Public notice law attacks free press and right to know

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A lawsuit filed by the Greensboro News & Record and other Guilford County newspapers against state legislation that disenfranchises them has widespread implications for the public’s right to access government information. The suit has merit and should prevail in court.

The News & Record, High Point Enterprise, Carolina Peacemaker and Jamestown News have sued the state of North Carolina and Guilford County to protest a local measure the state legislature adopted in October authorizing Guilford County to post public notices on its website rather than place them in newspapers’ print and internet editions, as has traditionally been required, the News & Record’s Taft Wireback reported on Tuesday. The legislation applies only in Guilford County, which the lawsuit claims is unfair, politically motivated and in violation of the state constitution.

“Plaintiffs, as members of the press, were specifically singled out for prior press coverage and editorials published by some or all of the plaintiffs involving certain acts by elected officials from Guilford County,” newspaper attorneys Amanda Martin and Robert Orr said in the complaint.

In other words, legislators didn’t like the newspapers’ criticism and retaliated by attacking a significant portion of their income, the suit alleges. If so, the bill is not only politically motivated, but it’s an attack on the free press and the public’s right to know what its government is up to.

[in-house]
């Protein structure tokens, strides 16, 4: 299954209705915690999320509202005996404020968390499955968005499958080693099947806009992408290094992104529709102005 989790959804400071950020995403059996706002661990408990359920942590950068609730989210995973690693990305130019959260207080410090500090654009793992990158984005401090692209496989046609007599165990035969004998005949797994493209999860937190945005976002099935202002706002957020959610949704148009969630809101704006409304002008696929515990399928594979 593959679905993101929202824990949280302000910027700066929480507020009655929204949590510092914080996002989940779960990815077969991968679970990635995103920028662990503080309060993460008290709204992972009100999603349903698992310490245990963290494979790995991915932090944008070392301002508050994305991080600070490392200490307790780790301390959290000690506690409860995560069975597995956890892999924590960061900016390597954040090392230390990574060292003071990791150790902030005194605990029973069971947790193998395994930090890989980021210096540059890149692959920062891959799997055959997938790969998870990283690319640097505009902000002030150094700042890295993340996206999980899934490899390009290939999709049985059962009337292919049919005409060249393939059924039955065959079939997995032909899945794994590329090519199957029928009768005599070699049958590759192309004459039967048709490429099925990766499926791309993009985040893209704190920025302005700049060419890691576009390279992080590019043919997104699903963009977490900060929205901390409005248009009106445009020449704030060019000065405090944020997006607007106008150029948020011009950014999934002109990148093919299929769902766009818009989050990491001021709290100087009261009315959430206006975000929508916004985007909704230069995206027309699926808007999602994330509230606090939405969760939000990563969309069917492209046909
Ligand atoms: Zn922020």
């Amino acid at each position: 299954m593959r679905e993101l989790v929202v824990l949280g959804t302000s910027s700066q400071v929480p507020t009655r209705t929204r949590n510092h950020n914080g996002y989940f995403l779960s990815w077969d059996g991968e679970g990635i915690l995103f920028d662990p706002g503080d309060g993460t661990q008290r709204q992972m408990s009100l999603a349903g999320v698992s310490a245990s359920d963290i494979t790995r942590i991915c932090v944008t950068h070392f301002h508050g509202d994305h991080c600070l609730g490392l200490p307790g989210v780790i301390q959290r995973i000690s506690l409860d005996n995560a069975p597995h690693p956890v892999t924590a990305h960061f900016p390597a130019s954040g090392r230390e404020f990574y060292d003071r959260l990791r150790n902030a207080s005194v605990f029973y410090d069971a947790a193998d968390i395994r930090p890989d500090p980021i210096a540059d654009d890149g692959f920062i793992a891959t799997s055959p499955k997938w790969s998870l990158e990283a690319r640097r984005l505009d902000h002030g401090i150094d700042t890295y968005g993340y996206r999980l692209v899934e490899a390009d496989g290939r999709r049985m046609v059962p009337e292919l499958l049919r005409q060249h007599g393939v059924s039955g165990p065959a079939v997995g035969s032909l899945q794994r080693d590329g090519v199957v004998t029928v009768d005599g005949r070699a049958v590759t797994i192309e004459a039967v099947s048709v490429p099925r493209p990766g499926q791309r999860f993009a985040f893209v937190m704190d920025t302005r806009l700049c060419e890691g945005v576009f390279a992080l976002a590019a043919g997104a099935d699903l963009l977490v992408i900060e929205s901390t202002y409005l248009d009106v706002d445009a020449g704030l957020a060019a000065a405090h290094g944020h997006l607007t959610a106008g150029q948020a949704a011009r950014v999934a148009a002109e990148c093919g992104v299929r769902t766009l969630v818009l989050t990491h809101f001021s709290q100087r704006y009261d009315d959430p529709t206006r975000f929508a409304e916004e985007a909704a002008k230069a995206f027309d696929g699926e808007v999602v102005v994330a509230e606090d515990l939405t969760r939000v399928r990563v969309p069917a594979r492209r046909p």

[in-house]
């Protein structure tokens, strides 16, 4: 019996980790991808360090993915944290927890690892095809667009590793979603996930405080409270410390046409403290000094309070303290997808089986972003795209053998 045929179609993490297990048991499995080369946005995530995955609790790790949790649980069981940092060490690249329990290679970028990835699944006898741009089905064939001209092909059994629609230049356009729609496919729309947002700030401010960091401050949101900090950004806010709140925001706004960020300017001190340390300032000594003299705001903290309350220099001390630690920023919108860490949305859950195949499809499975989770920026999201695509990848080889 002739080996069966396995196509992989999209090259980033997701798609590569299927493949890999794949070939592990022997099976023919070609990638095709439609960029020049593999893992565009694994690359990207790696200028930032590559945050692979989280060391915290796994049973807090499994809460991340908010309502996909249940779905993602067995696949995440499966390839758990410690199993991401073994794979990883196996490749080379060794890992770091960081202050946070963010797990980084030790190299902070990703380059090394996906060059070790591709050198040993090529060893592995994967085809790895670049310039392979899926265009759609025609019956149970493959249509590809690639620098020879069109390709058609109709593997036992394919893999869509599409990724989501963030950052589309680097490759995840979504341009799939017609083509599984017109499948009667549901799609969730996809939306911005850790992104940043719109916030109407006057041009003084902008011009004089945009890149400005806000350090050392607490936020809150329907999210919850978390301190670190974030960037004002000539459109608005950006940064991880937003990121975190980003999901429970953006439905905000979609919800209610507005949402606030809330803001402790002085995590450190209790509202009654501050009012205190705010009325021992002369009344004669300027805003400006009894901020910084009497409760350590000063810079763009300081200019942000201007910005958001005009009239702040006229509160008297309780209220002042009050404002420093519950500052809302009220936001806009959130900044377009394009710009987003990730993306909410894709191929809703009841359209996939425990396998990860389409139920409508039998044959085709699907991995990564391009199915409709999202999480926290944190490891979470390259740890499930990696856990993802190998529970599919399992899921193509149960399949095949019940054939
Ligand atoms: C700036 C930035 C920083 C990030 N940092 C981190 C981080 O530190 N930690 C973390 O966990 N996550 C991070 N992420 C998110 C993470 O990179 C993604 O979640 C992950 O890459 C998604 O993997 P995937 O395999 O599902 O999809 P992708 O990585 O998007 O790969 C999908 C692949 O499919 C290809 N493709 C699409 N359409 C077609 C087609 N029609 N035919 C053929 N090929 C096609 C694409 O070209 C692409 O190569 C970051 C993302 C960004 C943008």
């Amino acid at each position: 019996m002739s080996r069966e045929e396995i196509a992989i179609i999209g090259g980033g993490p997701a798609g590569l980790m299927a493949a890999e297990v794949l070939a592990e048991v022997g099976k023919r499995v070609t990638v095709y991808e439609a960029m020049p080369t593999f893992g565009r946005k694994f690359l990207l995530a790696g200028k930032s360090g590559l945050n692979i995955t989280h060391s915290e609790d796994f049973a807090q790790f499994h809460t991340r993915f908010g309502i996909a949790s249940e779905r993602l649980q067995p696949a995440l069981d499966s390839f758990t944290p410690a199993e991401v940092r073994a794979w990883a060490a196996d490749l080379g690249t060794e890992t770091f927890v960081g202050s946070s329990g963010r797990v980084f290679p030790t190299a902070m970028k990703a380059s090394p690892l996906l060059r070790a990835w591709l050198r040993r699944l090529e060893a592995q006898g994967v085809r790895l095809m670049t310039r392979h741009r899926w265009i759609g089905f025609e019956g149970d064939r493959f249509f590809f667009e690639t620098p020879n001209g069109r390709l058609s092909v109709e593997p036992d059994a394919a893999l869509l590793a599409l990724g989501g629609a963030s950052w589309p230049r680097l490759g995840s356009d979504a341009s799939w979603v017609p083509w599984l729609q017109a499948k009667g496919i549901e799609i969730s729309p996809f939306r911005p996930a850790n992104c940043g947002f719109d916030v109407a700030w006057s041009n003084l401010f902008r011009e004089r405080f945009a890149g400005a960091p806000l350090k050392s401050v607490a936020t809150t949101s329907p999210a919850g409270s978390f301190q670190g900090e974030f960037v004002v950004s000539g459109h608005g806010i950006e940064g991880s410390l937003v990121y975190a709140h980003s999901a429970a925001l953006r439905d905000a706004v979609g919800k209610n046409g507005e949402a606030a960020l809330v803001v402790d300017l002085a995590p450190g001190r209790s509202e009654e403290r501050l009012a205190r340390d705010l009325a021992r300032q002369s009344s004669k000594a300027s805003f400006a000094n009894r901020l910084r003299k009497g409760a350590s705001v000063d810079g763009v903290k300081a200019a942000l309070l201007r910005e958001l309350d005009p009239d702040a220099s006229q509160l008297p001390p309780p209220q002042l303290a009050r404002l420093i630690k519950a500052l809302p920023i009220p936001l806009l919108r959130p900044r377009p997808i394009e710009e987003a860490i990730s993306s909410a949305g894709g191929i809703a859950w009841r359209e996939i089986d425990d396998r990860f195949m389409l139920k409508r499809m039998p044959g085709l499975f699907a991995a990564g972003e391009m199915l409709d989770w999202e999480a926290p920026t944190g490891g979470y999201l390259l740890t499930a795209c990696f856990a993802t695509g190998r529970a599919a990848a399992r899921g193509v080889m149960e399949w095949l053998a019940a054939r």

And if it stands in Guilford, it could be duplicated in Forsyth County and other areas of the state.

The News & Record and the Winston-Salem Journal are both owned by BH Media Group.

The public notices generally include “notices of foreclosure, creditor status, unclaimed property, public hearings, agency audits and other official actions for which state laws require public notification before they can proceed,” the N&R reported.

Legislative representatives say they’re trying to save taxpayer money by publishing the information on a government website rather than pay for it to be published, as the law requires.

But even in this computer age, more people are likely to access the information via news media — including online resources — than by a government website. Allowing government control of the information also invites abuses, such as potential tampering with information that officials might like to suppress or spin, the N&R reported.

Newspapers do profit by printing the notices. Especially in smaller communities, the notices can represent a significant percentage of their revenue.

But newspapers are businesses and, like any other, have the right to make a fair profit. The notices also provide a public service by offering people information that’s relevant to making important decisions, some involving finances.

And with roughly 20 percent of North Carolinians still without internet access, newspapers can reach more people.

“A single newspaper can have an audience of many, whether it is in a public library or a workplace lunchroom,” the lawsuit states. “Printed newspapers are not subject to hacking, data loss or computer malfunction. Once a notice is published in a printed newspaper, it is fixed for all time in a concrete and permanent way.”

The bill passed by the legislature will do more harm than good. Even if its motivation is pure, it’s the wrong direction to go, for the public’s sake.